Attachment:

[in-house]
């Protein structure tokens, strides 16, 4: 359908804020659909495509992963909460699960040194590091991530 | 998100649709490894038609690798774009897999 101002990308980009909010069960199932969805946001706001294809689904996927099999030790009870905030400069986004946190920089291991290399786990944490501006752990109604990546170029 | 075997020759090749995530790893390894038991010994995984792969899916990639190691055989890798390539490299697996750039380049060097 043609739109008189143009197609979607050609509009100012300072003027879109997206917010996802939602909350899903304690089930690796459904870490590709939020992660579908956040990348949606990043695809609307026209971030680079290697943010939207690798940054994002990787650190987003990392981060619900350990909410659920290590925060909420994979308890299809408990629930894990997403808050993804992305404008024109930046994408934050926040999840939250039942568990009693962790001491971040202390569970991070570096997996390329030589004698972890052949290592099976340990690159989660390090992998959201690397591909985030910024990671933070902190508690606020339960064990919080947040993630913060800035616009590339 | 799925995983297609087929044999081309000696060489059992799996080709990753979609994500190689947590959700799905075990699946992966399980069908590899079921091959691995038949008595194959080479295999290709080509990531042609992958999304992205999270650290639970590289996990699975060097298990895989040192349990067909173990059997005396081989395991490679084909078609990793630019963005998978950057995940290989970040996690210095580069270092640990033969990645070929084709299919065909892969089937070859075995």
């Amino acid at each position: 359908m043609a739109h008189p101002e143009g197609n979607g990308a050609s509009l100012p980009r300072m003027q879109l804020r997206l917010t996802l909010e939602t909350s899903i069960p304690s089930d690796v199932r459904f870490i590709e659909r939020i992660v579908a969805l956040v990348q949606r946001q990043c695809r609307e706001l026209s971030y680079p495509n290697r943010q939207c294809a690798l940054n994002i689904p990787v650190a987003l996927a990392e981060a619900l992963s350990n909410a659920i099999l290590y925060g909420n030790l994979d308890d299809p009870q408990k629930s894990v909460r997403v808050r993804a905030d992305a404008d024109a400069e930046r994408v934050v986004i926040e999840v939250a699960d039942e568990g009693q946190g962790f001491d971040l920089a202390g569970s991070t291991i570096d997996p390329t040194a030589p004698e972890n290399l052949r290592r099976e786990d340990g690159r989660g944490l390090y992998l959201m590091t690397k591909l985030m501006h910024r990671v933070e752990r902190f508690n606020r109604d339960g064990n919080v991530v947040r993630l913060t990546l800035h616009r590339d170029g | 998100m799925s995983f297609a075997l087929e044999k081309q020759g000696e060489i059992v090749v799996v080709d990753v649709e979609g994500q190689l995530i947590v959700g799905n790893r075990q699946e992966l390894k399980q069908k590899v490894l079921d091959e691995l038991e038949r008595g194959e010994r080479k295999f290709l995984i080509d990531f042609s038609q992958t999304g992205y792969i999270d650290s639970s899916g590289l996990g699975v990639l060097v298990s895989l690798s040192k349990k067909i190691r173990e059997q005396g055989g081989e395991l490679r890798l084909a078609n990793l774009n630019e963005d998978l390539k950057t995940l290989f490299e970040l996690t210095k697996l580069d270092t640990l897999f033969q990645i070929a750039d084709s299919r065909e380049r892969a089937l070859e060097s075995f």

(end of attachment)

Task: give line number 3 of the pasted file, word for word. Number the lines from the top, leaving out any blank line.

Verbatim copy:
């Amino acid at each position: 359908m043609a739109h008189p101002e143009g197609n979607g990308a050609s509009l100012p980009r300072m003027q879109l804020r997206l917010t996802l909010e939602t909350s899903i069960p304690s089930d690796v199932r459904f870490i590709e659909r939020i992660v579908a969805l956040v990348q949606r946001q990043c695809r609307e706001l026209s971030y680079p495509n290697r943010q939207c294809a690798l940054n994002i689904p990787v650190a987003l996927a990392e981060a619900l992963s350990n909410a659920i099999l290590y925060g909420n030790l994979d308890d299809p009870q408990k629930s894990v909460r997403v808050r993804a905030d992305a404008d024109a400069e930046r994408v934050v986004i926040e999840v939250a699960d039942e568990g009693q946190g962790f001491d971040l920089a202390g569970s991070t291991i570096d997996p390329t040194a030589p004698e972890n290399l052949r290592r099976e786990d340990g690159r989660g944490l390090y992998l959201m590091t690397k591909l985030m501006h910024r990671v933070e752990r902190f508690n606020r109604d339960g064990n919080v991530v947040r993630l913060t990546l800035h616009r590339d170029g | 998100m799925s995983f297609a075997l087929e044999k081309q020759g000696e060489i059992v090749v799996v080709d990753v649709e979609g994500q190689l995530i947590v959700g799905n790893r075990q699946e992966l390894k399980q069908k590899v490894l079921d091959e691995l038991e038949r008595g194959e010994r080479k295999f290709l995984i080509d990531f042609s038609q992958t999304g992205y792969i999270d650290s639970s899916g590289l996990g699975v990639l060097v298990s895989l690798s040192k349990k067909i190691r173990e059997q005396g055989g081989e395991l490679r890798l084909a078609n990793l774009n630019e963005d998978l390539k950057t995940l290989f490299e970040l996690t210095k697996l580069d270092t640990l897999f033969q990645i070929a750039d084709s299919r065909e380049r892969a089937l070859e060097s075995f």